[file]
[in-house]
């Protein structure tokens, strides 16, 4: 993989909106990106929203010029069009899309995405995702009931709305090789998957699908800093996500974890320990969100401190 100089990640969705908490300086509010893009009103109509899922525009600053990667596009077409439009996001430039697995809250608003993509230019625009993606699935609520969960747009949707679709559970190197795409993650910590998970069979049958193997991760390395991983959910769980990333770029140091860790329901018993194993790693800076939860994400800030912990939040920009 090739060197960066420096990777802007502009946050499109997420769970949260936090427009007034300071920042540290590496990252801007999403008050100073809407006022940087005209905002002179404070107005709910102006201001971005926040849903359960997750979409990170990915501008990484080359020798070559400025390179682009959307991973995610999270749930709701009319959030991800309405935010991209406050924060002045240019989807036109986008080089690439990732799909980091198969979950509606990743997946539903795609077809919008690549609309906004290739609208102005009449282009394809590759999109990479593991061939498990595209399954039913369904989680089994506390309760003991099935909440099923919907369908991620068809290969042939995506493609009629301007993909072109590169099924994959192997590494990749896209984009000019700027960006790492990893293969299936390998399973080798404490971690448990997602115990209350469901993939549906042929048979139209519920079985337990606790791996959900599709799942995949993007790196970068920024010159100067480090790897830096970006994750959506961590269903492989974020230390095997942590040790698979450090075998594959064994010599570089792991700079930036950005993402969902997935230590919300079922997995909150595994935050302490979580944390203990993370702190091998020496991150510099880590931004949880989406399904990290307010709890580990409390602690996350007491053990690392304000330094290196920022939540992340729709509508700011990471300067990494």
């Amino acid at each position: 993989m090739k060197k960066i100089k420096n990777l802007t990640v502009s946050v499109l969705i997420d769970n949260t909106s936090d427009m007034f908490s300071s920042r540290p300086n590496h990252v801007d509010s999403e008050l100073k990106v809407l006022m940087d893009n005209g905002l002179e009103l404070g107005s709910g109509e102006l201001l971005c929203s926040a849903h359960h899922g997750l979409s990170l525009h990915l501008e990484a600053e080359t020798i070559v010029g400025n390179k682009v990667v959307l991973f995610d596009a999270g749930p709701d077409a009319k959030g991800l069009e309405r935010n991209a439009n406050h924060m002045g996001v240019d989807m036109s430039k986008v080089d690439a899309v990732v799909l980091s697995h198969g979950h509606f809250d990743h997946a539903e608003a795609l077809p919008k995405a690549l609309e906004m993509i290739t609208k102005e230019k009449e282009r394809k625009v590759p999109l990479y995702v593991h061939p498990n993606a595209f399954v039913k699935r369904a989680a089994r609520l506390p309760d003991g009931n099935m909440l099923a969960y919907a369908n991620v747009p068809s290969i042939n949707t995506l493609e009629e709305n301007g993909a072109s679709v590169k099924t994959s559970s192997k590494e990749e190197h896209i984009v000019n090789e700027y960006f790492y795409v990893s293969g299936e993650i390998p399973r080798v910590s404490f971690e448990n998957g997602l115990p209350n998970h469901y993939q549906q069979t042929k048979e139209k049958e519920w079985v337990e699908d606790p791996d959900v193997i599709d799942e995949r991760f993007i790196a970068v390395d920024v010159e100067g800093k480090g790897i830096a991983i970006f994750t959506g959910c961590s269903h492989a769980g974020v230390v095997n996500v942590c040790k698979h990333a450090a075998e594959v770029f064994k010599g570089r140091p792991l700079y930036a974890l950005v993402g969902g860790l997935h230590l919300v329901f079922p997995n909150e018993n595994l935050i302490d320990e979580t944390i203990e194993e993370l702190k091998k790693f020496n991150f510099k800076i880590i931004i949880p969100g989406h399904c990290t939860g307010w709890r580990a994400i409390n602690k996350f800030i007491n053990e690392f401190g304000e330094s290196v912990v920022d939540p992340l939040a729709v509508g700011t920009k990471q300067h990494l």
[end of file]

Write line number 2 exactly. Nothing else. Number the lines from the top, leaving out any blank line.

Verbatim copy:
């Protein structure tokens, strides 16, 4: 993989909106990106929203010029069009899309995405995702009931709305090789998957699908800093996500974890320990969100401190 100089990640969705908490300086509010893009009103109509899922525009600053990667596009077409439009996001430039697995809250608003993509230019625009993606699935609520969960747009949707679709559970190197795409993650910590998970069979049958193997991760390395991983959910769980990333770029140091860790329901018993194993790693800076939860994400800030912990939040920009 090739060197960066420096990777802007502009946050499109997420769970949260936090427009007034300071920042540290590496990252801007999403008050100073809407006022940087005209905002002179404070107005709910102006201001971005926040849903359960997750979409990170990915501008990484080359020798070559400025390179682009959307991973995610999270749930709701009319959030991800309405935010991209406050924060002045240019989807036109986008080089690439990732799909980091198969979950509606990743997946539903795609077809919008690549609309906004290739609208102005009449282009394809590759999109990479593991061939498990595209399954039913369904989680089994506390309760003991099935909440099923919907369908991620068809290969042939995506493609009629301007993909072109590169099924994959192997590494990749896209984009000019700027960006790492990893293969299936390998399973080798404490971690448990997602115990209350469901993939549906042929048979139209519920079985337990606790791996959900599709799942995949993007790196970068920024010159100067480090790897830096970006994750959506961590269903492989974020230390095997942590040790698979450090075998594959064994010599570089792991700079930036950005993402969902997935230590919300079922997995909150595994935050302490979580944390203990993370702190091998020496991150510099880590931004949880989406399904990290307010709890580990409390602690996350007491053990690392304000330094290196920022939540992340729709509508700011990471300067990494």